Women in public
The place of women in the public sphere is becoming a source of controversy. Soldiers have walked out of events featuring singing women, women’s images have been removed from advertising hoardings, separation between men and women on public transport has been challenged.
Provoked by the situation, Shay Charka produced an illustration , to which we asked for responses.
Kol B’Isha Erva
This phrase emerges from a discussion in the Babylonian Talmud about prayer, and has been extrapolated by some to indicate that a man must never hear a woman sing, since it serves as an erotic temptation. Kol B’Isha means a woman’s voice. The word “Erva” is open to several interpretations. In rabbinic leadership it is usually understood to mean “lewdness”, but for a more literal translation click here…
June 20, 2013 by Channah Pinchasi
First appeared in Haaretz blog in Hebrew, 17/6/13
Here’s a story for you: With the help of Makom, the leaders of the Bnei Jeshurun community in Manhattan arrange a meeting with Rachel Azaria, Jerusalem council member of the Jerusalemites party.
They hear of her battles for a pluralistic Jerusalem, the fight for afternoon schooling, the struggle against the exclusion of women, and more. And they look to understand from her what New Politics is all about.
Azaria has three children and a baby. It’s the evening, and she has to be on Skype with New York. Her husband is on reserve duty, and her father arrives at her apartment in Katamonim to help out with dinner and showers. To Full Post
October 18, 2012 by Jacqueline Nicholls
it is not a good time to be a jewish woman.
it should be. but it isn’t.
in israel, Anat Hoffman and others are intimidated and arrested at the Kotel. they were singing, saying the shema, and wearing tallitot. Disturbing the peace. They were raising their voices and making their presence felt. Which doesn’t go down too well with the black-hatted bully-boys who are claiming ownership over the public spaces in Israel.
And here in the UK, in the inside closed world of haredim, it appears that one woman (or possibly more) have been taken advantage of and coerced into improper sexual activities. their leaders have successfully nurtured a culture of mistrust of the outsiders, so they won’t report it, and the cover-ups and gossip thrives. and while we all speculate who the rabbis are. who knew what and why they aren’t saying. or why they are saying some things and not others, and the power games between the various factions continue. Amongst all of that are women who are being intimidated into silence. To Full Post
January 1, 2012 by Elana Sztokman
Last week, Israel’s first mass demonstration in protest of the increasing waves of Haredi violence against women took place in Beit Shemesh.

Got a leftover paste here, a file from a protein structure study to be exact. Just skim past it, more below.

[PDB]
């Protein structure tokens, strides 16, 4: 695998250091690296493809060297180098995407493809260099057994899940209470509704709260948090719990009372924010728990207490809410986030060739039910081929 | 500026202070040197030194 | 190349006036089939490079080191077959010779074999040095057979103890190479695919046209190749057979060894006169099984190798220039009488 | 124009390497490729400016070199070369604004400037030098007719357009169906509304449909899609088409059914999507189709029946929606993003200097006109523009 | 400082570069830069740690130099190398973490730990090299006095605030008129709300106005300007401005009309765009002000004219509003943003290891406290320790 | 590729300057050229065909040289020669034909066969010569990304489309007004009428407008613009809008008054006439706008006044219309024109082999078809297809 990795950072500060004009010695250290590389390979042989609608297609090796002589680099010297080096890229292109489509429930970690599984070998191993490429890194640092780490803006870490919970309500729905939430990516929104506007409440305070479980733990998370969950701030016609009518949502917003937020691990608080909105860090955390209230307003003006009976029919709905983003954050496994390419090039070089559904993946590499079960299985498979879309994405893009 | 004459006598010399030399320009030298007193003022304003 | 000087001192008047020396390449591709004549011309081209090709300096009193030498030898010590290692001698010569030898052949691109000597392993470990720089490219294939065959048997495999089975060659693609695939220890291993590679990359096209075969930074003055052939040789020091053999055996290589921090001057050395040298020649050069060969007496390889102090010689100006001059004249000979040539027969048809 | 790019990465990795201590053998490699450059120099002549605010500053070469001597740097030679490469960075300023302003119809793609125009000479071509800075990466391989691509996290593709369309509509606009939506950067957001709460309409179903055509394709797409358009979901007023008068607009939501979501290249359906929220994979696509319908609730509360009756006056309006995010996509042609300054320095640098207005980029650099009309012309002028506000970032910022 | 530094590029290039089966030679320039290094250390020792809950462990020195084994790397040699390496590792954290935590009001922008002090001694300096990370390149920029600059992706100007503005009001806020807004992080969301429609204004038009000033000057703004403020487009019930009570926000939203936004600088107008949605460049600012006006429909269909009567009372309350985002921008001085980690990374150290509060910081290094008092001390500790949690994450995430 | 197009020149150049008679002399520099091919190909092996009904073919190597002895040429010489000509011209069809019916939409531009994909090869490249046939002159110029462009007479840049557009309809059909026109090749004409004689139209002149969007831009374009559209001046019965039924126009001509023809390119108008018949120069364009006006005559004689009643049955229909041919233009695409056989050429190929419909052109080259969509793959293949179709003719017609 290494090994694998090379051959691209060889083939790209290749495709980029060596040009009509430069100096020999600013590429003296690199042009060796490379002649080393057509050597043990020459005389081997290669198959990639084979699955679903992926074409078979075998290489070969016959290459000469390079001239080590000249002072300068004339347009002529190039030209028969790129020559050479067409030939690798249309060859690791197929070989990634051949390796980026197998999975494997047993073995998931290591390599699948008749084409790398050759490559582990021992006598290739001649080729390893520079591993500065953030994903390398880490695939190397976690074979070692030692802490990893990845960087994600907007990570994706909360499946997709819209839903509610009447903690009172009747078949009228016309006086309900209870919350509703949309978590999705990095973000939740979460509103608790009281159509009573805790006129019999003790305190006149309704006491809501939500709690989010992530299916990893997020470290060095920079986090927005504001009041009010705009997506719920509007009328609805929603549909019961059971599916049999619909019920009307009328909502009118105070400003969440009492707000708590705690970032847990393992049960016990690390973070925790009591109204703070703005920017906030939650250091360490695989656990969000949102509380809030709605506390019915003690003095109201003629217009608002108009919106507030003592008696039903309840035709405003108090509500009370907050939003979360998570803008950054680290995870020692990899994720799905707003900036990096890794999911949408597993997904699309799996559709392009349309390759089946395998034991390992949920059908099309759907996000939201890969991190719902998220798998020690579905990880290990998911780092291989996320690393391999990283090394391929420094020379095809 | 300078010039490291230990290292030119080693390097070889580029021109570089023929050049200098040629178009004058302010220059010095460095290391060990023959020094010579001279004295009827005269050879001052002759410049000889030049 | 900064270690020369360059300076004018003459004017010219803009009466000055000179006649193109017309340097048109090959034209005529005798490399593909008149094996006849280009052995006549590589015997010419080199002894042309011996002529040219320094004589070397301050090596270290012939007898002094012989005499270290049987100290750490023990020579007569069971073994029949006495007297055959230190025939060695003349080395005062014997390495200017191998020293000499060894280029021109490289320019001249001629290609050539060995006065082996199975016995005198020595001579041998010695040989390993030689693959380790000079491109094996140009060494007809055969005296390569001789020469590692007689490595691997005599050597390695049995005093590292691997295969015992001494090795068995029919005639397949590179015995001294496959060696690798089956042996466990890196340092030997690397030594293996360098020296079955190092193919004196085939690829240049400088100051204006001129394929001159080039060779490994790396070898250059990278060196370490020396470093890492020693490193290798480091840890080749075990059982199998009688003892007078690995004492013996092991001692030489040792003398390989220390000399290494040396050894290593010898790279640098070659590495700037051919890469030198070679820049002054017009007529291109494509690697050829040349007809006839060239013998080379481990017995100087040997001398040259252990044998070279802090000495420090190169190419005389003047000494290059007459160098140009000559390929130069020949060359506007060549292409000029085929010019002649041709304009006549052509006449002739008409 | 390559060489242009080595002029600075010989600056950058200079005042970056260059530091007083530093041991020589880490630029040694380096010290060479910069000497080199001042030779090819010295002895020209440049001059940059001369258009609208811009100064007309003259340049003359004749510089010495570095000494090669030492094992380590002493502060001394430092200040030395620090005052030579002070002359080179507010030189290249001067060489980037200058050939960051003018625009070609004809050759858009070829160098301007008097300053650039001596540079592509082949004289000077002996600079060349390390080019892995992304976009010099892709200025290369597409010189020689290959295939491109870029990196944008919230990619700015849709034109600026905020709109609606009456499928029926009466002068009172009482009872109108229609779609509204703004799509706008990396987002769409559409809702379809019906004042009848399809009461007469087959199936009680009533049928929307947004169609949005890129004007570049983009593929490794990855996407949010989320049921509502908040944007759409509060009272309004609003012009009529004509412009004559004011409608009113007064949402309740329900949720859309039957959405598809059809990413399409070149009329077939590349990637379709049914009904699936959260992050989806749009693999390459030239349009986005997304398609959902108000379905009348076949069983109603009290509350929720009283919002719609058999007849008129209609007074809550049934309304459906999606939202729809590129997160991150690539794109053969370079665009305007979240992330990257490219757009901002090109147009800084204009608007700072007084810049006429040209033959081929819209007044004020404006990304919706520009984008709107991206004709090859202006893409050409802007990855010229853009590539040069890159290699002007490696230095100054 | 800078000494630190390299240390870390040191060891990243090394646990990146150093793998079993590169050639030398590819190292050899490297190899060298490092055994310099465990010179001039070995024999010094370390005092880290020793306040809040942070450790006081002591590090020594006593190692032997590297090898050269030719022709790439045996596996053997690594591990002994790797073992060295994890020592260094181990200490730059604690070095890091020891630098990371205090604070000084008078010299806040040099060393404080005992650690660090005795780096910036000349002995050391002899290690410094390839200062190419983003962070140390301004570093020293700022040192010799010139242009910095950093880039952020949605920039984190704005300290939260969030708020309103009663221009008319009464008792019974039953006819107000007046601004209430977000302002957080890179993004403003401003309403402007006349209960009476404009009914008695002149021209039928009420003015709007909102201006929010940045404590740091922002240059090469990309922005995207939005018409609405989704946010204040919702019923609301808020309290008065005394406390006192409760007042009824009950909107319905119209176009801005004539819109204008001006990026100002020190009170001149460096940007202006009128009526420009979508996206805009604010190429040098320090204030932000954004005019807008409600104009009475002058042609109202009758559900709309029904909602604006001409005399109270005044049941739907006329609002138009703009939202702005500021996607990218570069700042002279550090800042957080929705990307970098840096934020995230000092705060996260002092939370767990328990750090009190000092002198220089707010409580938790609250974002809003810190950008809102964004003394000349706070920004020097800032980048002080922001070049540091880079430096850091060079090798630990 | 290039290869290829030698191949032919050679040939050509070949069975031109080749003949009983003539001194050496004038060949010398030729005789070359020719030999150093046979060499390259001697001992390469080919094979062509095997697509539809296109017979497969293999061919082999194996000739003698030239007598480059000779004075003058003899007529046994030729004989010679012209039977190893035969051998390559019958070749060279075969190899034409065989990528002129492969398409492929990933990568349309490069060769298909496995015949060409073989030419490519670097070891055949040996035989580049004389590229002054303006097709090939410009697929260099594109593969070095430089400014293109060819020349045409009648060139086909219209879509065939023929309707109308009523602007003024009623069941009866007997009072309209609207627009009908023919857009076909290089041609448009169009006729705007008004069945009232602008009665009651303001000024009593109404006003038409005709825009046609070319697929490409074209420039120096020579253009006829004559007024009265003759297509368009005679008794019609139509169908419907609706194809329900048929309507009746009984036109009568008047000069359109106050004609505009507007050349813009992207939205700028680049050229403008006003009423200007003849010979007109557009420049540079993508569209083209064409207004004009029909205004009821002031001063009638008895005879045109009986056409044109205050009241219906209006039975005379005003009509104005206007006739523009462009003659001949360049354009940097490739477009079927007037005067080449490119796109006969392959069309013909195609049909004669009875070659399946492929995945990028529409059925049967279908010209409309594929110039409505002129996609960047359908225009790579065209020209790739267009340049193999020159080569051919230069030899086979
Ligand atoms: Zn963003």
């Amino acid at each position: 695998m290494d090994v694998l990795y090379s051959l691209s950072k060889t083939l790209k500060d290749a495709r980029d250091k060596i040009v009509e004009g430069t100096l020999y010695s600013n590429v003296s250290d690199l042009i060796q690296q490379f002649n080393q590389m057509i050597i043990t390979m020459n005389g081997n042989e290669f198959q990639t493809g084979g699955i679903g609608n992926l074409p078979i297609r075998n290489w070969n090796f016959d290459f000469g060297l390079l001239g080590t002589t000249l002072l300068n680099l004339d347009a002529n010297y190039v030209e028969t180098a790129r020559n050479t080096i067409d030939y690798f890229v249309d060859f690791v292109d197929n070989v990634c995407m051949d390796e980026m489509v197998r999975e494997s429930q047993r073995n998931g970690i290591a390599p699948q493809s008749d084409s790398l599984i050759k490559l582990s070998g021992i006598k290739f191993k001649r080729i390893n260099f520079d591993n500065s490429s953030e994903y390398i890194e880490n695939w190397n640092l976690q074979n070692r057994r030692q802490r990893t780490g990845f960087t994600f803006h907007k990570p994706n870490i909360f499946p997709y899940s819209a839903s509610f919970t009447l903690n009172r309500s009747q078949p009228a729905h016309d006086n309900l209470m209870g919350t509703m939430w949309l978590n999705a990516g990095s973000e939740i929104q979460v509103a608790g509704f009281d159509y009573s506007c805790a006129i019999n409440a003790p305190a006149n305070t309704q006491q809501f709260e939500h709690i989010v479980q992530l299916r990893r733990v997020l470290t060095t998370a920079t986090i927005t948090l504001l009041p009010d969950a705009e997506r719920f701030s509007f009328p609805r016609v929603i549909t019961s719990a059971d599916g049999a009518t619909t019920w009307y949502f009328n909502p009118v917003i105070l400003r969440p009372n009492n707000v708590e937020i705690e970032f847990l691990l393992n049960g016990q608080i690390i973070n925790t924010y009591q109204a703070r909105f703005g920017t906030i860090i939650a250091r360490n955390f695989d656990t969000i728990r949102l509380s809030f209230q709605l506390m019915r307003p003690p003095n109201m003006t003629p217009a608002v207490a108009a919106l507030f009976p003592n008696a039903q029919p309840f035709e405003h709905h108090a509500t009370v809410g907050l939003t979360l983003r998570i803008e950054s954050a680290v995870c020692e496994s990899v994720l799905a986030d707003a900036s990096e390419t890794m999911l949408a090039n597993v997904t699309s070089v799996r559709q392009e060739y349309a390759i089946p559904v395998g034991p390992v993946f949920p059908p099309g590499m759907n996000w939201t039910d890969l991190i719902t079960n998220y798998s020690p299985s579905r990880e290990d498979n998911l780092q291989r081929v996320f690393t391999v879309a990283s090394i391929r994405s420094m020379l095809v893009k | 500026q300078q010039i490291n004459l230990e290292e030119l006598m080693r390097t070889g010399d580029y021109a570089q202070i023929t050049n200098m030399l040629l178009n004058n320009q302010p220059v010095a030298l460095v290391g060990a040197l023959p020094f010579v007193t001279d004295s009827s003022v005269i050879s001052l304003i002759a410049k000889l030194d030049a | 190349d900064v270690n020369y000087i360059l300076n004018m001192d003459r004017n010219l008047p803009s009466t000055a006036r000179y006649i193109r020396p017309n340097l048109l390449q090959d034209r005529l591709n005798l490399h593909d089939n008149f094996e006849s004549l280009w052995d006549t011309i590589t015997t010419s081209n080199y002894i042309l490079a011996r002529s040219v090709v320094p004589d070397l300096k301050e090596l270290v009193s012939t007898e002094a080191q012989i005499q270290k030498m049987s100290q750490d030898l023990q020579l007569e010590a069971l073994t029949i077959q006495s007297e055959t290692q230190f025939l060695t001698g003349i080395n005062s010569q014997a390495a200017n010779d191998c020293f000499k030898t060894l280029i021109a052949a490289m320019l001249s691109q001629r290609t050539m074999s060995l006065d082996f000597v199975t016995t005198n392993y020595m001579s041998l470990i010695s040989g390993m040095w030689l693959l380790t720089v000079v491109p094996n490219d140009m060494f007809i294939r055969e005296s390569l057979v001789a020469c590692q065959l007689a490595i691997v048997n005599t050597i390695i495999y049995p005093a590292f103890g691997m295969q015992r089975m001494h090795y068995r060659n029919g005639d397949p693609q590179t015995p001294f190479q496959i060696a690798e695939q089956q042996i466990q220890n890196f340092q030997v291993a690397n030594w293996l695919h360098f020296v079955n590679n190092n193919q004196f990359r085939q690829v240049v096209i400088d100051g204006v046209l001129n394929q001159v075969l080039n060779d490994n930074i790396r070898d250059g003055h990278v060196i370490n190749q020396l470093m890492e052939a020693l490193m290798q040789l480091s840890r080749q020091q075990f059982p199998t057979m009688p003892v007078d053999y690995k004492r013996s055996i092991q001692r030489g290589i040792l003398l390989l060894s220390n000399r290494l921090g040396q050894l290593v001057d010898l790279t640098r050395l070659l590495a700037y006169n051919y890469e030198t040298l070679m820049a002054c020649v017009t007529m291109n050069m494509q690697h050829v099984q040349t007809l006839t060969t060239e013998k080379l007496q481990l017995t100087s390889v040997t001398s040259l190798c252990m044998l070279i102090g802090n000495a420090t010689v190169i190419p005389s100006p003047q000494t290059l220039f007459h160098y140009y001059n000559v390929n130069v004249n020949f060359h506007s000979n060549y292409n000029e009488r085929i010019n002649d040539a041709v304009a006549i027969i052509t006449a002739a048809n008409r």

It was a remarkable event, in its strength and diversity. There were speakers representing a range of organizations, Knesset members from five different political parties — including three women, two of whom are heads of their respective parties — and citizens religious and secular who have become symbols of the struggle against the removal of women from the public sphere.
Yet, while history was being made, the event also raised some difficult questions, such as who the demonstrators are, what are they protesting, and to whom are they addressing their demands? To Full Post
December 28, 2011 by Anton Goodman
It rarely happens that American Jews are more aware of developments in Israel than Israelis.
Yet when the projected ten thousand Israelis marched in Beit Shemesh on Tuesday night, opposing Haredi extremist actions, they were actually following in the footsteps of our own Federation. For the past 15 years, The Jewish Federation has partnered the Greater Washington community with that of Mateh Yehuda – Beit Shemesh in Israel. To Full Post
December 28, 2011 by Gideon Sylvester
Jews around the world have been shocked by the story of Na’ama: the eight-year-old girl from a religious family in Beit Shemesh who was spat on, cursed and insulted by religious extremists as she made her way to school.
http://www.youtube.com/watch?v=I5HKtaaws-g To Full Post
The status of women is a problem not just within Israel, and definitely not just not in the right-wing religious community, although they are particularly vociferous.
I’m interested in knowing how Israeli society, the secular one, portrays women. Here in the UK women’s voices are noticably in the minority in current affairs programmes, what is the gender balance in the Israeli media?
Are women’s abilities acknowledged with a balanced shortlist for literary, sporting cultural awards? Or, like the all male shortlist for this year’s BBC’s Sports’ Personality of the Year, are their achievements overlooked? Are Israeli toy manufacturers and retailers behaving similar to Lego, who have started to market products to girls by emphasising the importance to be pretty and pink?
I am a woman of tremendous faith.
I am a rabbi.
My steadfast faith tells me that I am strengthening the Jewish world through my work on behalf of the Jewish People.
It also has me believing that the day will come when Israel, a place I love with a full heart, will give to me, to my 2 daughters what it offers my 2 sons…equal right to sidewalks, bus seats, singing of songs, equal space at the kotel and full faced presence in public space.
This is not too strange a vision, is it? To Full Post
When I was growing up, entertainment in the army was a unifying dimension of American society. Bob Hope’s shows for the USO were broadcast on national television, and it was a commonplace that entertainment in the armed forces was a critical moment in the boosting of morale for soldiers.
How times have changed. To Full Post
Place: Raanana. High School.
Class teacher: Male.
Deputy Headmaster: Male.
Literature teacher: Male.
Teacher of Mishna, Character and Family life – the halacha of married life: Male.
Sociology teacher: Male. To Full Post